Wednesday, December 30, 2015

Rituxan Maintenance: Shorter is Better?

The current Journal of Clinical Oncology has the results of a study of Rituxan Maintenance in Follicular Lymphoma. In some ways, the study helps clarify the best way to use Rituxan Maintenance, though it raises some questions as well.

(We wouldn't really expect any kind of clear answer when it comes to treating Follicular Lymphoma, would we?)

The study is published in the article called "Rituximab Maintenance for a Maximum of 5 Years After Single-Agent Rituximab Induction in Follicular Lymphoma: Results of the Randomized Controlled Phase III Trial SAKK 35/0." Medical journal articles are pretty good about using straightforward titles, and this one is no different:

The article reports the results of a phase III clinical trial that looked at short-term and long-term use of Rituxan Maintenance after Rituxan induction therapy. In other words, patients were first given Rituxan for four weeks, and then if it seemed to work, they were split into two groups, with some getting Rituxan Maintenance every two months for 4 doses (or 8 months), and some getting it every two months for up to 5 years (or until they had an event). The measurement here was Event Free Survival (EFS), which is a little less common than many FL trials, which often use Progression Free Survival (which measures the disease getting worse) or Overall Survival (which measures death from any cause). EFS is a little broader, and the "events" can include death or disease progression, but also things like a secondary cancer, unacceptable toxicity, or using other treatments related to cancer.

The authors say that, while there are lots of studies that look at Rituxan Maintenance, those studies use lots of different time periods. Their aim here was to compare two different time periods directly to see which one worked best.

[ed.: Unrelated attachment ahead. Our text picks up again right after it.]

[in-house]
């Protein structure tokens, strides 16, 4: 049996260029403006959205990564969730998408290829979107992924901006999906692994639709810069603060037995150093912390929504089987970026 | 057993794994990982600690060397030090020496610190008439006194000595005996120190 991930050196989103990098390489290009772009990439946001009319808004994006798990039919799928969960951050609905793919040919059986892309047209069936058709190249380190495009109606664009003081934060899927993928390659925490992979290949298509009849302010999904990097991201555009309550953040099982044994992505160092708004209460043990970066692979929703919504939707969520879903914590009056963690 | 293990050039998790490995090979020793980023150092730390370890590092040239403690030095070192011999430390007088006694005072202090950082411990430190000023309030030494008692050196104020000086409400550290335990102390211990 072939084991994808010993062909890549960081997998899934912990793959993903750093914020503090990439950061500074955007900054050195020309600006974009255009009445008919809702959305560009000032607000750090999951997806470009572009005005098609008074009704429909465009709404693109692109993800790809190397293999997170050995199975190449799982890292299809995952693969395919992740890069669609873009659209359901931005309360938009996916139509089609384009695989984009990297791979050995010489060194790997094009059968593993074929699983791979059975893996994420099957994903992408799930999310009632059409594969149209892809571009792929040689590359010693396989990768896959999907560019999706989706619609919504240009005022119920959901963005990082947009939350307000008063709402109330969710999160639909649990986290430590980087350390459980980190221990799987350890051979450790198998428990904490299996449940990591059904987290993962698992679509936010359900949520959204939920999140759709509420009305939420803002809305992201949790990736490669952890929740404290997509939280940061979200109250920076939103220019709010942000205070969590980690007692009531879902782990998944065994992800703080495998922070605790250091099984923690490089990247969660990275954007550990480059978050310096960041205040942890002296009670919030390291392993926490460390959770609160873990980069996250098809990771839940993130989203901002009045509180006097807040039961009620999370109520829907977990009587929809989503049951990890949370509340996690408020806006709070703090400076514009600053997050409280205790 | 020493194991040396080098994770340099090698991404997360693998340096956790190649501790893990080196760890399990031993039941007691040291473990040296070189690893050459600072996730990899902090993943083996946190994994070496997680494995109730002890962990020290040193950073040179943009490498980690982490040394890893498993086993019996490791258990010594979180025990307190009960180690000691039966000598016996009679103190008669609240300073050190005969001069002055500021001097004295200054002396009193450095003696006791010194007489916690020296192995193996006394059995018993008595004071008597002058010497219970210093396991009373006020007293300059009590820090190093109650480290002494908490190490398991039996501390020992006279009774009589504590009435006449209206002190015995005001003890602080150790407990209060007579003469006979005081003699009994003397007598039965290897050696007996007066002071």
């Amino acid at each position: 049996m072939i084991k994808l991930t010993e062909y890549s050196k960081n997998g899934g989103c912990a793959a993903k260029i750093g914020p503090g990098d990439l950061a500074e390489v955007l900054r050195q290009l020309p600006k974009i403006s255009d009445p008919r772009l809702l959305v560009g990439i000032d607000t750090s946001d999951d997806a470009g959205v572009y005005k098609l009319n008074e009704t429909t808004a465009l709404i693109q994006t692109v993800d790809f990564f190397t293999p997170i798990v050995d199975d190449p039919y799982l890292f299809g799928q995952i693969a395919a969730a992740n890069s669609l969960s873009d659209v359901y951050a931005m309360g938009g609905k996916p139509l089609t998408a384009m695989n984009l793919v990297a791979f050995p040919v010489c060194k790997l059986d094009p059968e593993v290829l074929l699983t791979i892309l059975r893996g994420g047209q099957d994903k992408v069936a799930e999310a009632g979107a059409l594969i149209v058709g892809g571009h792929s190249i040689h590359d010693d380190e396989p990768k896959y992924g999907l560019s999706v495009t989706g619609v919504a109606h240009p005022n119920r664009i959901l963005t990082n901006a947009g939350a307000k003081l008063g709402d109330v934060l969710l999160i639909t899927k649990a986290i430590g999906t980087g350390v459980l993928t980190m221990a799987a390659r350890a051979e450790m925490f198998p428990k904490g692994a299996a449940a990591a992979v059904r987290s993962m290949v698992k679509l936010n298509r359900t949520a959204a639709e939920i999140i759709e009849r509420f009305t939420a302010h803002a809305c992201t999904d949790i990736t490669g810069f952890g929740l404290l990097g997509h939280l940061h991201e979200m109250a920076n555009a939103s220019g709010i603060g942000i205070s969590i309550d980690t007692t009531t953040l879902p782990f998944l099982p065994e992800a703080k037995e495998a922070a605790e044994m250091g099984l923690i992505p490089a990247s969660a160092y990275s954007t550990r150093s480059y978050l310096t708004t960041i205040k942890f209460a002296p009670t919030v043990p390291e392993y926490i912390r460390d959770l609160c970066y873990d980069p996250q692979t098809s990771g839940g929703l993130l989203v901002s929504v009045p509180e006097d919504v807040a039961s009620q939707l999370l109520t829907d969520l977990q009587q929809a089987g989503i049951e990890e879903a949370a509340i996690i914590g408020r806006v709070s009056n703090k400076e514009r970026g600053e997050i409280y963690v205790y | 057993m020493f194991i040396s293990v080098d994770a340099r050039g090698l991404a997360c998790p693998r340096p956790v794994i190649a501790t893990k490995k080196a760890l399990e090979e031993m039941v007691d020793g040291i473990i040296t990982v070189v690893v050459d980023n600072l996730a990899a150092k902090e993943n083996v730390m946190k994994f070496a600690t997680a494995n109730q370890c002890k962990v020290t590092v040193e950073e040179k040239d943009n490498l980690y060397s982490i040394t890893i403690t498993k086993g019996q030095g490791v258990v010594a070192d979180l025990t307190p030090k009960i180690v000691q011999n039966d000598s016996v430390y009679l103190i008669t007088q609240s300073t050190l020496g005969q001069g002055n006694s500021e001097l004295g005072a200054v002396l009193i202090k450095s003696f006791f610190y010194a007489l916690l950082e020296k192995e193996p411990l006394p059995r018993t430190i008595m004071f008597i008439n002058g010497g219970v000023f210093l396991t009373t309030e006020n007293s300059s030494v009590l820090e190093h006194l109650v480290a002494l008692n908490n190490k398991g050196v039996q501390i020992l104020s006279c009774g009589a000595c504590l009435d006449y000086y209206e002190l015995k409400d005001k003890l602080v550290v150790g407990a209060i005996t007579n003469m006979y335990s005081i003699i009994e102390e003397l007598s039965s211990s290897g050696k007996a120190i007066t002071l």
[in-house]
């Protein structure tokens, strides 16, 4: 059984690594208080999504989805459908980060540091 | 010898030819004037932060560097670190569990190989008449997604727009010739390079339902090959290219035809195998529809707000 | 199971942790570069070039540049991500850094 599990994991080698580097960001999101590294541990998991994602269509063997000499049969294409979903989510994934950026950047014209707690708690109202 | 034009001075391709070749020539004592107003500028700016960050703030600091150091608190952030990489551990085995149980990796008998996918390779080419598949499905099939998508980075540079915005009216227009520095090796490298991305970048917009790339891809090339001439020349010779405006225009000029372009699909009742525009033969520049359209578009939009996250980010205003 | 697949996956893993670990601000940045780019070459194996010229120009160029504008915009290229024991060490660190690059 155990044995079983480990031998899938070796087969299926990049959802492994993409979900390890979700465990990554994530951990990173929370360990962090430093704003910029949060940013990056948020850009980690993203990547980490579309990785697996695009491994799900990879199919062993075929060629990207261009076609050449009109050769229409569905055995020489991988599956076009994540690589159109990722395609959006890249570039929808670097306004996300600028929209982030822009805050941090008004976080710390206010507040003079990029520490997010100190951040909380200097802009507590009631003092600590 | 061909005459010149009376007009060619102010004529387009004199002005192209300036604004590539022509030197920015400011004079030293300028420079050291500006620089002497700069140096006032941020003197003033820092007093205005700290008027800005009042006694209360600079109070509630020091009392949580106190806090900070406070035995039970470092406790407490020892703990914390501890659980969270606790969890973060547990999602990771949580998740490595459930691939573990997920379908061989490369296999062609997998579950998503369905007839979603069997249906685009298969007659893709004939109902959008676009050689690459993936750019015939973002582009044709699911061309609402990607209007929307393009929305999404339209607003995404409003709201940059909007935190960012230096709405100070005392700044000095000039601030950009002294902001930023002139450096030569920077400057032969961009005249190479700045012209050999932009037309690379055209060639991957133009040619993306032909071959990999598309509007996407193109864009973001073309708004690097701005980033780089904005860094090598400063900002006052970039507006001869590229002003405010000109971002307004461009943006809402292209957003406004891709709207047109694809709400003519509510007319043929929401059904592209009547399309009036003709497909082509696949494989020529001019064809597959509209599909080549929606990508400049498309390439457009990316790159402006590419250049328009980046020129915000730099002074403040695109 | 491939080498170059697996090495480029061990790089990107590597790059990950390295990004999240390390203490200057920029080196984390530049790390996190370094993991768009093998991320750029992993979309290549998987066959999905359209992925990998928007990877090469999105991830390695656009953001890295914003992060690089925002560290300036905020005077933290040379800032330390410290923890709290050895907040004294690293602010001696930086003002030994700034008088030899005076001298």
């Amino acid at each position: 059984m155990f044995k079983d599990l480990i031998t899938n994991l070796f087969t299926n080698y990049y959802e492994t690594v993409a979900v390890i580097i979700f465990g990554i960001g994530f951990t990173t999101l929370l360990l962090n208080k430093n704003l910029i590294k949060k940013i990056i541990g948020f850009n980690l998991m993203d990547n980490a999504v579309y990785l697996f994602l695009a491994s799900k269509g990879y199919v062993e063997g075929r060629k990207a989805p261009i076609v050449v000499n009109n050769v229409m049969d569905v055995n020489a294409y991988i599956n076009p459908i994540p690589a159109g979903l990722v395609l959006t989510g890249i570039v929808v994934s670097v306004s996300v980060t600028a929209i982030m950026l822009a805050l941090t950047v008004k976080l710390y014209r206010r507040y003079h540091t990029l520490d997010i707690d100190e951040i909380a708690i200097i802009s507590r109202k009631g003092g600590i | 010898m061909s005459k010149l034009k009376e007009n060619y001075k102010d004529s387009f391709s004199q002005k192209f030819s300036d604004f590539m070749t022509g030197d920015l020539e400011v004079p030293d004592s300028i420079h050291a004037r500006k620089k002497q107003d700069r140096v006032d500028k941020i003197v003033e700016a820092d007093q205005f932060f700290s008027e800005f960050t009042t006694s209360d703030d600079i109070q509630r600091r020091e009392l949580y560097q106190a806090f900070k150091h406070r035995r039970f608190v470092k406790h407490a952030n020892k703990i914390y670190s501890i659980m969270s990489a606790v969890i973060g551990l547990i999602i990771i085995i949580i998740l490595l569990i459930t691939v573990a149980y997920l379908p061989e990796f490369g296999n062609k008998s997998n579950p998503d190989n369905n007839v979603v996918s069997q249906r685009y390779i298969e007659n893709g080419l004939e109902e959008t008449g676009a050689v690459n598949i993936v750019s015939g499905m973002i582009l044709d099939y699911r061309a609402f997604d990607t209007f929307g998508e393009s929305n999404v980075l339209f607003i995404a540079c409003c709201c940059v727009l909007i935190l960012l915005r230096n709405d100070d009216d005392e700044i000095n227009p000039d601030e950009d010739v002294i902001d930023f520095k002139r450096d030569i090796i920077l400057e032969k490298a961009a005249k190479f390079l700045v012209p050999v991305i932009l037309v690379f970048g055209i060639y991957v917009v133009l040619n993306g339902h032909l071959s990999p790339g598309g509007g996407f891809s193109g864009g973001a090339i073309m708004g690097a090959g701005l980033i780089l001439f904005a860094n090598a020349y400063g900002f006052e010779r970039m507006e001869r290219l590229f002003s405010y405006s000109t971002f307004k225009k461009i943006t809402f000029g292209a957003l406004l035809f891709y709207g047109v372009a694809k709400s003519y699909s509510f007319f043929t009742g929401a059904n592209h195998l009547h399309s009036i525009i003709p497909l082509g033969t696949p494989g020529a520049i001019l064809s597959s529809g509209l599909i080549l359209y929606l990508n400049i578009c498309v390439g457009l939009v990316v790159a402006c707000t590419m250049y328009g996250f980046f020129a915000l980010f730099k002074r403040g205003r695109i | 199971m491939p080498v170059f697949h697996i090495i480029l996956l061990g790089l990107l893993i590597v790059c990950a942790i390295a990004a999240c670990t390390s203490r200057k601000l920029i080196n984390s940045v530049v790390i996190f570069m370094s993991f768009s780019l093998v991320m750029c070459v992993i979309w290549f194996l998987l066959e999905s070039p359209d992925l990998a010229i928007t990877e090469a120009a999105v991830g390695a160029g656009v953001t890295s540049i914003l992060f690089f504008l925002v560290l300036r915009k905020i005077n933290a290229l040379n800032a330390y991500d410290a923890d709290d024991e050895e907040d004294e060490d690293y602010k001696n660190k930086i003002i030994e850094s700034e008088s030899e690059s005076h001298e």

The plan had been to stop the study at about 5 years, with the expectation that there would have been 99 events to count. However, they stopped when they had reached 95 events, because the events stopped coming. I think that's good news -- both types of Maintenance seemed to work well.

In the end, though, they found that longer isn't necessarily better -- there was no real difference in Event Free Survival between the two groups -- neither approach seemed better than the other. There was also no difference in Overall Survival between the two groups, though the researchers want to continue looking at data for a longer time to see if that remains true.

However, the long-term group had a Progression-Free Survival that was much longer than the short-term group. (They kind of down-play this, though it seems significant to me. It's probably because their primary measure was EFS, and because the OS was the same, so it doesn't really matter on its own.)

The researchers point out several important things in their conclusion:

First, if there is no difference in EFS or OS between the two, then short-term seems the better option. It will be less expensive and cause less toxicity.

Second, there were more patients with "adverse events" in the long-term arm than the short-term. These include things like infections, which makes sense, since Rituxan kills off the B cells that fight infections.

Finally, they point out some of the limitations of their study, including their not measuring quality of life. It is possible that, for lots of reasons, long-term Maintenance could result in lower quality of life.

So in the end, the results are mixed. If anything, the study seems to back up the idea that Rituxan Maintenance can be a good thing (though they weren't trying to prove that it is better than waiting until Rituxan is needed before giving it), and the idea that short-term Maintenance is just as good as long-term, and maybe better, if you consider the cost.